What’s It Like to Be Your Child?

happy mother's dayto the best mom!

The other day I posted this picquote on instagram (follow me here).

IMG_7097

I got a lot of feedback from moms, some who were excited to ask and others who were, shall we say, less than excited to ask (can I add that every mom who was less than thrilled had a child over the age of 12 and most of the other moms who were excited had little ones :)?)

So… I asked my crew ages 8 to 17 the question I posed and I thought I would post their responses because I learned a lot about what it means to be raised by my hand. These are their undoctored answers.

Oldest Daughter, age 17

Me: What’s it like to be my child? The good and the bad. Be honest.

17: Well, it has been different for different seasons of my life. When I was little I would say it was just very BUSY being your child. You kept having kids and so we were always so active. In middle school I would say it was very FRUSTRATING to be your child. We butted heads so much because I started questioning why and how you did things. I was struggling to be independent and you were saying ‘no’ a lot and that just frustrated me so much! Now, in high school I would say INTERESTING & FUN. Let me explain interesting. There are so many things happening to me in this season of my life and I always have something I need to talk about and I can do that with you. We can talk about so many things and that makes being your child very interesting. What’s fun about it is that as I’ve matured I realize how much we have in common and I have a lot of fun with you.

Me: What is the worst thing about being my kid?

17: You and I are total opposites. That can make it hard sometimes.

Me: You mean the whole introvert/extrovert thing?

17: Yes. It can make seeing eye to eye very difficult especially when I don’t agree with you but still have to respect you!

Oldest Son, age 15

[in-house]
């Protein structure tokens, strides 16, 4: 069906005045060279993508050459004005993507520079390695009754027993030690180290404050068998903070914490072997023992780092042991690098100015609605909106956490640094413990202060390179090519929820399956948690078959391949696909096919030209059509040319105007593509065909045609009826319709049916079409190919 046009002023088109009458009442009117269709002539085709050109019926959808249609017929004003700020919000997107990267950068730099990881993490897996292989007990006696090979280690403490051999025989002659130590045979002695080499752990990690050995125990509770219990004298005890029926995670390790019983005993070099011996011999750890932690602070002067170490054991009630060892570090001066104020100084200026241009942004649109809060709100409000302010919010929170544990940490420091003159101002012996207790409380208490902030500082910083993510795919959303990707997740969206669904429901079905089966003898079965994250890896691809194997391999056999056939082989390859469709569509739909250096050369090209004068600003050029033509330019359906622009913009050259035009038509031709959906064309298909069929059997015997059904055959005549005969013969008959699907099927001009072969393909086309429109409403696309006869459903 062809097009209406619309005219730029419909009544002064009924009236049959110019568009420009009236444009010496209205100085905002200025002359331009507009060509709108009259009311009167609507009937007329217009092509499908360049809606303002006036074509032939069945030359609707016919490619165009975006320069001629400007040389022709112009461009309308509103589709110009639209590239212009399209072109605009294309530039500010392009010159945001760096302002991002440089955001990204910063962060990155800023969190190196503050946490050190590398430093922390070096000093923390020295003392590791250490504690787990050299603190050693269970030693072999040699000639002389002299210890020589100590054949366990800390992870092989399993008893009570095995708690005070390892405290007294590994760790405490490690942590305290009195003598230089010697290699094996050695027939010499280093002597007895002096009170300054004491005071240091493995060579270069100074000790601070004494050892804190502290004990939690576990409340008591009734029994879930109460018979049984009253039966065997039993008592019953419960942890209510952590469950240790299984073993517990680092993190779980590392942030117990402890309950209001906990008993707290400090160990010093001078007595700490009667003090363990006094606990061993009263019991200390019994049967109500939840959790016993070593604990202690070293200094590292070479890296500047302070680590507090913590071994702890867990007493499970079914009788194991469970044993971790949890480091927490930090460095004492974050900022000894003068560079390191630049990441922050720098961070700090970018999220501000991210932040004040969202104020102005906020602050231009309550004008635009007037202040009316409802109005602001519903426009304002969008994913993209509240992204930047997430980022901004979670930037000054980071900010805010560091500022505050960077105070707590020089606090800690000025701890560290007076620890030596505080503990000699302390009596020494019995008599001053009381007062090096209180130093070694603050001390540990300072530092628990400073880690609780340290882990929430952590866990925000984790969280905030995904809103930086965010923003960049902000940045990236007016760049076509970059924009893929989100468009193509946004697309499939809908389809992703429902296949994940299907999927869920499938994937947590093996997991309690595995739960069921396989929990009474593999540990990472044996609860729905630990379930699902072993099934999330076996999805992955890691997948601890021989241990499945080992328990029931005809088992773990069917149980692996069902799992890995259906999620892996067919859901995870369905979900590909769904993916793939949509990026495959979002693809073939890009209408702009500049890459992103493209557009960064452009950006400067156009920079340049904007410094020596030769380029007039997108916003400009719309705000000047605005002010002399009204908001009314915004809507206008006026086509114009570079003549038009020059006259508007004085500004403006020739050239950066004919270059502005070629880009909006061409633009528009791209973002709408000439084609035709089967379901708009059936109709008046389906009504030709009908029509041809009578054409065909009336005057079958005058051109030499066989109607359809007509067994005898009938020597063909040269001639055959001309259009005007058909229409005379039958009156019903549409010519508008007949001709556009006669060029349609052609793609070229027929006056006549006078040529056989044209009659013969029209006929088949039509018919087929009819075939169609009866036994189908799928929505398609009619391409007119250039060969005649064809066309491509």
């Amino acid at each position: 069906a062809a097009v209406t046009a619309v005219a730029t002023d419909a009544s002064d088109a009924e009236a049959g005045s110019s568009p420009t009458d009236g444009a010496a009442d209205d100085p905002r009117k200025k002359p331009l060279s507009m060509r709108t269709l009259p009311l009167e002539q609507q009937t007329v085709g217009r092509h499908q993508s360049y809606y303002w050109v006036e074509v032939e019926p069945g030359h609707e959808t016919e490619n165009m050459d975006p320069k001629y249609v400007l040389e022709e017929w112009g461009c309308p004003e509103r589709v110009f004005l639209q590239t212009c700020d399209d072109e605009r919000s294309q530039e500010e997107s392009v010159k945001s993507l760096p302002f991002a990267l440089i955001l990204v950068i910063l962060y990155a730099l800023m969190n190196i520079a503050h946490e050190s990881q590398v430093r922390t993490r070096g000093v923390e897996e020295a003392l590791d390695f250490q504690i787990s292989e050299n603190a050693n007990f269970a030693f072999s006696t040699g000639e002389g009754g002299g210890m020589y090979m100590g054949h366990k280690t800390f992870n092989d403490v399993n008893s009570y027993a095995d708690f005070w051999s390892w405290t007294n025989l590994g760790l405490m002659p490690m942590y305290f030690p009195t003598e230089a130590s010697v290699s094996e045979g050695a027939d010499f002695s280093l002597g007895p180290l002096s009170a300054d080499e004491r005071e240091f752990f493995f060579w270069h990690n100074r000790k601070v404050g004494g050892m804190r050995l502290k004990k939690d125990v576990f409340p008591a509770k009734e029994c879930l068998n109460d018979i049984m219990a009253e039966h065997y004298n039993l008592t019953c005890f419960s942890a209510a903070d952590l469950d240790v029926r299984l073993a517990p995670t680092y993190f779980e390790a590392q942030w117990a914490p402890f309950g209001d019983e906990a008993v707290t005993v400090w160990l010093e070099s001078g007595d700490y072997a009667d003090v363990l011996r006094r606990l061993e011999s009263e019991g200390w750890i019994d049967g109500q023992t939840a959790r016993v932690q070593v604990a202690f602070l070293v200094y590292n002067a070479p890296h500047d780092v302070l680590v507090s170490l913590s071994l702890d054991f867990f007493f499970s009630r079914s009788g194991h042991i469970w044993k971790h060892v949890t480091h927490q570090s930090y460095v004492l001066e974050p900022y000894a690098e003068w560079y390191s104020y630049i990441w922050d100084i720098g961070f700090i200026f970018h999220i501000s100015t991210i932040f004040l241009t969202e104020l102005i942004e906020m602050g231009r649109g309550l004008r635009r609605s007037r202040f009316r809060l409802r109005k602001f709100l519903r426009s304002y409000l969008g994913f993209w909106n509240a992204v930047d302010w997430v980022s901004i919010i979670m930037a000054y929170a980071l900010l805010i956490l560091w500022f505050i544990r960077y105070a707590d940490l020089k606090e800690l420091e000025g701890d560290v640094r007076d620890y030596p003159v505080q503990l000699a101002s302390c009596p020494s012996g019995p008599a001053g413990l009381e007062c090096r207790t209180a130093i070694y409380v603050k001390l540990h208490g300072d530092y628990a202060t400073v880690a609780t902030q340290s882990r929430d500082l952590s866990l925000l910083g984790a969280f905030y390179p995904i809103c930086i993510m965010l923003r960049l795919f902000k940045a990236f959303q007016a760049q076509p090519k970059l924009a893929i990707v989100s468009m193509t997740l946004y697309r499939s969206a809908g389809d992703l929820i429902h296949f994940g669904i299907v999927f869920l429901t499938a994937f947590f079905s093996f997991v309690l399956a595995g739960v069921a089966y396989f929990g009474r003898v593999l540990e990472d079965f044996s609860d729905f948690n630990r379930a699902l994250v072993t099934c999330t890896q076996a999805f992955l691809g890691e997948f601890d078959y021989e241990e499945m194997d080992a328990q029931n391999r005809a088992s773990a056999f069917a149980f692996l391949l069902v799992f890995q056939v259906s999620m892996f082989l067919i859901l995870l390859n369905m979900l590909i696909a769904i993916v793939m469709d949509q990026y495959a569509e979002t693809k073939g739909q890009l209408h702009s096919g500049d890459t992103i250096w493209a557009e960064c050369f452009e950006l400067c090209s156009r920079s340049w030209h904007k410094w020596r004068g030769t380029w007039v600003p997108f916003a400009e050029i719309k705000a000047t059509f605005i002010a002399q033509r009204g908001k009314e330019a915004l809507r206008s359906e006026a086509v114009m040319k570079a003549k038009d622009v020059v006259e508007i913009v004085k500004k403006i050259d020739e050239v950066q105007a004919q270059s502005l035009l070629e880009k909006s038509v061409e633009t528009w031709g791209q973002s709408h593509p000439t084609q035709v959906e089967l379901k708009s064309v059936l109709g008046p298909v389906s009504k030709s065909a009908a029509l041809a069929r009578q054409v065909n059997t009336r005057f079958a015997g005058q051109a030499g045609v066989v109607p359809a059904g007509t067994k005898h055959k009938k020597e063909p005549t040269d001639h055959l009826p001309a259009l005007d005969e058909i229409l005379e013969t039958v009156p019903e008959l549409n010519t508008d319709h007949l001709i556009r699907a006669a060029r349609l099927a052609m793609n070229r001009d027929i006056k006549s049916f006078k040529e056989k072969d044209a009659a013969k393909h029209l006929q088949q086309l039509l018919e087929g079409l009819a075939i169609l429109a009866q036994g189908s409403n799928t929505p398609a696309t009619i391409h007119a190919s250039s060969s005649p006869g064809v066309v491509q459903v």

Me: What’s it like to be my child, son?

15: The good part is you get me good food and that helps me gain weight for football and when I get home you are always glad to see me. I can tell you love me. The bad is that you are loud and you scream when we watch movies and sometimes you steal food off my plate. Like you just did. Mom, give me back my pizza slice.

Me: (with a mouth full of pizza slice) Thanks, son. Very succinct. Anything else?

15: Nope. Seriously, give me back my pizza.

Middle Daughter, age 11 (she’s a thinker, not a feeler)

Me: What’s it like to be my child? The good and the bad. Be honest.

11: It can be hard because you schedule a lot of things without my input. That can be frustrating, I don’t like that.

Me: So you want more control and say over what the calendar looks like?

11: Yes!

Me: Okay, what about the good parts?

11: You are very fun and spontaneous. And you are very flexible.

Me: Do you want to keep talking about this?

11: No, are we done?

Youngest Daughter, age 10

Me: What’s it like to be my child? The good and the bad. Be honest.

10: The good part is that you have the best sense of humor! Whenever I have a bad day or need to smile I know I can come to you and you always make me laugh and feel better. You are good at joy. And you are silly, like when you go out in your robe and pajamas. That makes me laugh! You are a good role model for me, too. Like when I think about the kind of woman I want to be I think of you. The bad part is that you are raising us in a Christian home and that means the standards are really high. It can be hard to meet those standards. I can’t do some of the things my friends do, and that can be really hard sometimes. I realize that as a family we are different.

Youngest Son, age 8

Me: What’s it like to be my child? The good and the bad. Be honest.